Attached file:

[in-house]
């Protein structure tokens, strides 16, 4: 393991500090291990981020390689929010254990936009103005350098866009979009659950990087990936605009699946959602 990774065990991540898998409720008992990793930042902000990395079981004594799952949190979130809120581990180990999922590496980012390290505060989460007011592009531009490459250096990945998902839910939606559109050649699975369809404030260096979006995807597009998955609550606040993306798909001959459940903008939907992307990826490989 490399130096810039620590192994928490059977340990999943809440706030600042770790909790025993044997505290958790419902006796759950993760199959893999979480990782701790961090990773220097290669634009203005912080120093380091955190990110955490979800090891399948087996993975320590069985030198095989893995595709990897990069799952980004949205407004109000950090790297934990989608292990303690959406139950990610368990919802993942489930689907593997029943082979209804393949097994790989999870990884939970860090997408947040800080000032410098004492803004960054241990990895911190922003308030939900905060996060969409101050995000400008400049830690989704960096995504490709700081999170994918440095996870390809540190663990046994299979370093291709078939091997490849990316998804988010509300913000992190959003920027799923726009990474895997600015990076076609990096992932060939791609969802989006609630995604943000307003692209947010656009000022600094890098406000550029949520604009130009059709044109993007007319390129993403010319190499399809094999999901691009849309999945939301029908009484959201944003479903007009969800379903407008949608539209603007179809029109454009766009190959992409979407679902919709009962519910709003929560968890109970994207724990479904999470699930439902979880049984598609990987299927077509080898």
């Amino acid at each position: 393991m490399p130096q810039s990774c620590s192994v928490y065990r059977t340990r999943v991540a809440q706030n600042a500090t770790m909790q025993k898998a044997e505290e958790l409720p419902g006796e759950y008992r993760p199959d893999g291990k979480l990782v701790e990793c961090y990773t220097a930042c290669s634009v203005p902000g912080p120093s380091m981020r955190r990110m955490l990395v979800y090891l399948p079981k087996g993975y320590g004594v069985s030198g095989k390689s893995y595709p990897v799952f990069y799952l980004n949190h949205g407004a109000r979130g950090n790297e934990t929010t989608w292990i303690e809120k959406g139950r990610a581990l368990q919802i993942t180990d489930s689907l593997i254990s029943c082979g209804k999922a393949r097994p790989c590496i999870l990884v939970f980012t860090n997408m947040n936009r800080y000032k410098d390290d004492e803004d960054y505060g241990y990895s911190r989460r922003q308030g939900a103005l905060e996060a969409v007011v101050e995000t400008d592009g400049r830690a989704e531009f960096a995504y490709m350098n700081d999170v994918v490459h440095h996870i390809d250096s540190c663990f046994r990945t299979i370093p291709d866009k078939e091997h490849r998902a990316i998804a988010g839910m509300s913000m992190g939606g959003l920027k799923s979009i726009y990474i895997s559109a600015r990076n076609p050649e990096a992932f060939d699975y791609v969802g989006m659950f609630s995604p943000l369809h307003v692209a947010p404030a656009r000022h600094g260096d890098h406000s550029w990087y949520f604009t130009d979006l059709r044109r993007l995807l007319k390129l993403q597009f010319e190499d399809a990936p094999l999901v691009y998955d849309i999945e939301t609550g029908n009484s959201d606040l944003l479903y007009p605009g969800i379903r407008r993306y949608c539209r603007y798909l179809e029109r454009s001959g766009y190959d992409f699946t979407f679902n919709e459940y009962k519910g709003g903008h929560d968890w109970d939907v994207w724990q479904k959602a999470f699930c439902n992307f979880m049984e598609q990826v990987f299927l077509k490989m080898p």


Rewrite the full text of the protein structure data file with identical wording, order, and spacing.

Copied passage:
[in-house]
């Protein structure tokens, strides 16, 4: 393991500090291990981020390689929010254990936009103005350098866009979009659950990087990936605009699946959602 990774065990991540898998409720008992990793930042902000990395079981004594799952949190979130809120581990180990999922590496980012390290505060989460007011592009531009490459250096990945998902839910939606559109050649699975369809404030260096979006995807597009998955609550606040993306798909001959459940903008939907992307990826490989 490399130096810039620590192994928490059977340990999943809440706030600042770790909790025993044997505290958790419902006796759950993760199959893999979480990782701790961090990773220097290669634009203005912080120093380091955190990110955490979800090891399948087996993975320590069985030198095989893995595709990897990069799952980004949205407004109000950090790297934990989608292990303690959406139950990610368990919802993942489930689907593997029943082979209804393949097994790989999870990884939970860090997408947040800080000032410098004492803004960054241990990895911190922003308030939900905060996060969409101050995000400008400049830690989704960096995504490709700081999170994918440095996870390809540190663990046994299979370093291709078939091997490849990316998804988010509300913000992190959003920027799923726009990474895997600015990076076609990096992932060939791609969802989006609630995604943000307003692209947010656009000022600094890098406000550029949520604009130009059709044109993007007319390129993403010319190499399809094999999901691009849309999945939301029908009484959201944003479903007009969800379903407008949608539209603007179809029109454009766009190959992409979407679902919709009962519910709003929560968890109970994207724990479904999470699930439902979880049984598609990987299927077509080898």
């Amino acid at each position: 393991m490399p130096q810039s990774c620590s192994v928490y065990r059977t340990r999943v991540a809440q706030n600042a500090t770790m909790q025993k898998a044997e505290e958790l409720p419902g006796e759950y008992r993760p199959d893999g291990k979480l990782v701790e990793c961090y990773t220097a930042c290669s634009v203005p902000g912080p120093s380091m981020r955190r990110m955490l990395v979800y090891l399948p079981k087996g993975y320590g004594v069985s030198g095989k390689s893995y595709p990897v799952f990069y799952l980004n949190h949205g407004a109000r979130g950090n790297e934990t929010t989608w292990i303690e809120k959406g139950r990610a581990l368990q919802i993942t180990d489930s689907l593997i254990s029943c082979g209804k999922a393949r097994p790989c590496i999870l990884v939970f980012t860090n997408m947040n936009r800080y000032k410098d390290d004492e803004d960054y505060g241990y990895s911190r989460r922003q308030g939900a103005l905060e996060a969409v007011v101050e995000t400008d592009g400049r830690a989704e531009f960096a995504y490709m350098n700081d999170v994918v490459h440095h996870i390809d250096s540190c663990f046994r990945t299979i370093p291709d866009k078939e091997h490849r998902a990316i998804a988010g839910m509300s913000m992190g939606g959003l920027k799923s979009i726009y990474i895997s559109a600015r990076n076609p050649e990096a992932f060939d699975y791609v969802g989006m659950f609630s995604p943000l369809h307003v692209a947010p404030a656009r000022h600094g260096d890098h406000s550029w990087y949520f604009t130009d979006l059709r044109r993007l995807l007319k390129l993403q597009f010319e190499d399809a990936p094999l999901v691009y998955d849309i999945e939301t609550g029908n009484s959201d606040l944003l479903y007009p605009g969800i379903r407008r993306y949608c539209r603007y798909l179809e029109r454009s001959g766009y190959d992409f699946t979407f679902n919709e459940y009962k519910g709003g903008h929560d968890w109970d939907v994207w724990q479904k959602a999470f699930c439902n992307f979880m049984e598609q990826v990987f299927l077509k490989m080898p």